DraperJournal .com

The Corner Canyon High boys and girls track teams brought home the Region 7 championship trophies this season. (Photo courtesy Devin Moody)

the 100 meters and sixth in the long jump. Rasmussen, Region 7’s champion at 100 meters, took second at state, while Region 7 3200-meter champ Karli Branch took third along with a seventh-place finish in the 1600-meter event. Other top finishers for Corner Canyon’s title team were senior Lindsay Akagi (second — pole vault), the region champion sprint medley team of Milford, Jones, Easton, Chynoweth, Rasmussen and Collins (fourth), freshman Collins (seventh, 800 meters), Jones (ninth, 100 meters) and Diener (16th, 800 meters). “We knew we could compete with the best and we were ready,” Moody said. “We just tried to focus on maximizing the points in each event. It took a well-rounded effort to win state. We scored in every track event from 100 meters to 3200 meters including relays. But it was the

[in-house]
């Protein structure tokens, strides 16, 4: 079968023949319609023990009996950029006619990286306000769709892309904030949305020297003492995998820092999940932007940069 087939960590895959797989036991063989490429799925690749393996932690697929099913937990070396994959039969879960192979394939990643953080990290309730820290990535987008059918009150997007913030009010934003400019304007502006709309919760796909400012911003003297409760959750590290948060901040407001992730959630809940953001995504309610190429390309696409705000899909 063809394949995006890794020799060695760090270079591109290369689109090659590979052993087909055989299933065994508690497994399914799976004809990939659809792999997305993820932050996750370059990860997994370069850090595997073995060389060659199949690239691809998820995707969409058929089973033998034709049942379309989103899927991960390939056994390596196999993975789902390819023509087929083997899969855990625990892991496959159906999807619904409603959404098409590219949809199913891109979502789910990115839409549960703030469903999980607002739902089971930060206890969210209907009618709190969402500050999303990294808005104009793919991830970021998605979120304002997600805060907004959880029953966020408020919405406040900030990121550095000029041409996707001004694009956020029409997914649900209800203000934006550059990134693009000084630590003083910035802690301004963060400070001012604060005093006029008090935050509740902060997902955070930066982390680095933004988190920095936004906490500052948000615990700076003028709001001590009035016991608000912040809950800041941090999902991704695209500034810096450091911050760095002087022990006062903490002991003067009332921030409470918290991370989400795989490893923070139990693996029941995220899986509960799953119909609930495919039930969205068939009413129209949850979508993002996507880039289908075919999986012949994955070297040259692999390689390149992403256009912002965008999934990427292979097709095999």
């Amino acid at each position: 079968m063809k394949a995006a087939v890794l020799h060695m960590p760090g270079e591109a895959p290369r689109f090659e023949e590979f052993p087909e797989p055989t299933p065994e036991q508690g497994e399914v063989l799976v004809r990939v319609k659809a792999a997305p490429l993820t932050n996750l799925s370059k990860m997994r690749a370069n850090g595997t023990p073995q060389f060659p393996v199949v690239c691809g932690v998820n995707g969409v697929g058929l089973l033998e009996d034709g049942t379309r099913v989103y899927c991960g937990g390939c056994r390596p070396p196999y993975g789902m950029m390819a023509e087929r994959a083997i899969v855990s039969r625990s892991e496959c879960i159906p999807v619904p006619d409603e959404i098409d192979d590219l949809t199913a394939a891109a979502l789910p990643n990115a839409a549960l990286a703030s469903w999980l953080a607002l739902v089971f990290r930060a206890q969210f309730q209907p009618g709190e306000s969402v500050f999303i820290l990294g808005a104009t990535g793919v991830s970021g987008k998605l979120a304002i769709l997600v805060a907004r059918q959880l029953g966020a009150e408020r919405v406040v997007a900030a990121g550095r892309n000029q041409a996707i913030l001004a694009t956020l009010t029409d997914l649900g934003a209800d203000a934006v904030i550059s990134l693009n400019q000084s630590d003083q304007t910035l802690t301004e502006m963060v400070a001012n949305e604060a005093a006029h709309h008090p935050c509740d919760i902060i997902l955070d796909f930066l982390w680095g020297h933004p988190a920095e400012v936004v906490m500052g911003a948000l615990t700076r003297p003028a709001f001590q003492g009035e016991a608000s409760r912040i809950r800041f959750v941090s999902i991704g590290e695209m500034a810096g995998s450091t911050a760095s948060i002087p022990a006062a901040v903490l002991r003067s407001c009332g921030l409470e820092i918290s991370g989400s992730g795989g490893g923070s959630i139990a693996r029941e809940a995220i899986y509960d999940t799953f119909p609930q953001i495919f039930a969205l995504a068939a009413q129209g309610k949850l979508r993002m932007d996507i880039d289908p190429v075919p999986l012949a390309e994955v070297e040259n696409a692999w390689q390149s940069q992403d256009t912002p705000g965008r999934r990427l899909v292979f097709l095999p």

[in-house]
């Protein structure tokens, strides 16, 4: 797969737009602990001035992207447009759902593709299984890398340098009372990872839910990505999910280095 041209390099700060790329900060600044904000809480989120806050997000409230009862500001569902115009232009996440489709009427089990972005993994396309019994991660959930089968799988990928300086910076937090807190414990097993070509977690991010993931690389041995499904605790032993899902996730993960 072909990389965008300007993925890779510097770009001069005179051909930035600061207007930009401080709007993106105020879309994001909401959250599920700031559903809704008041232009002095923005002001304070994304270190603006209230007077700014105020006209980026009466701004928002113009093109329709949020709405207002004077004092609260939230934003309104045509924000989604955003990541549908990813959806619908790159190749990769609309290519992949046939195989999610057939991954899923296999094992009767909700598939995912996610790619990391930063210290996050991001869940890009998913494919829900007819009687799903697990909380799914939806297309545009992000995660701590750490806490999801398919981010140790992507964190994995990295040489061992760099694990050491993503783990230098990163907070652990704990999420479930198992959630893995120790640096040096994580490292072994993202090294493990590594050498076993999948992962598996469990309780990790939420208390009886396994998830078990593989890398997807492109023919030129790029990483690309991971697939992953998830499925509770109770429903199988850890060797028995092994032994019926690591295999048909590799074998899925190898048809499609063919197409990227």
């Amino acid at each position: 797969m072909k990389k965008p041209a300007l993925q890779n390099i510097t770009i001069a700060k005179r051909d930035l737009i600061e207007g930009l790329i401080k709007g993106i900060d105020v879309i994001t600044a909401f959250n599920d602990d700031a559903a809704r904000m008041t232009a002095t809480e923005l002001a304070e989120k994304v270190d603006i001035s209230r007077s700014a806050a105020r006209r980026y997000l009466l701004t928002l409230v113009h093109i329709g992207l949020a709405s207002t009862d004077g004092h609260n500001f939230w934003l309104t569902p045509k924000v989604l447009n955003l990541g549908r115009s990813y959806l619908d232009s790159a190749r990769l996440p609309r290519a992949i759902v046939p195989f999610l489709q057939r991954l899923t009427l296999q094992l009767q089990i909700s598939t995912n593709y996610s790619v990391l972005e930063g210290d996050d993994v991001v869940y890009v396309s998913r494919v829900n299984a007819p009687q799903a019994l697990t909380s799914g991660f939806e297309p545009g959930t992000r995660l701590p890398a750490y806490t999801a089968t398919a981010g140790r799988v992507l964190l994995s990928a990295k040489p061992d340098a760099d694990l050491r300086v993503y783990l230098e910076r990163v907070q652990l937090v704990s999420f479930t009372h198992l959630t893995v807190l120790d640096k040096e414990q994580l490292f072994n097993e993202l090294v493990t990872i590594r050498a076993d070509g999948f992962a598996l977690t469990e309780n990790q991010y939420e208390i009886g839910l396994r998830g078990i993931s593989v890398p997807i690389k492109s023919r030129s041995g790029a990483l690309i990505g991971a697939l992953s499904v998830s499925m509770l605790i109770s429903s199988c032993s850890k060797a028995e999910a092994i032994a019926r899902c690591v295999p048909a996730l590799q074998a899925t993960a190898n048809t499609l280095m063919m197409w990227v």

energy and competitiveness of the sprints group that propelled us to the state title.” Also on the girls squad this season were Katelin Alsop, Ashlyn Bird, Britta Catmull, Maryn Granger, Raili Jenkins, Mikayla Kimball, Lexi Larsen, Kali Richardson, Aubri Rupp, Jaden Singleton, Mary Smart, Sarah Staker, Sadie Steiner, Natalie Walker, Madisyn Wankier, Emma White and Reagan Winget. Others on the boys team were Nate Beltran, Luke Gardenhire, Aaron Jackson, Caden Johnson, Trevor Lawson, Peter Oldham, Logan Orr, Ethan Pedersen, Easton Petersen and Cody Sampson. The 12th-place boys squad were led at state by the 4x400 meter relay team of Tanner Manwaring — who was region champ in the 400 meters — along with Jake Orr, Alex Har-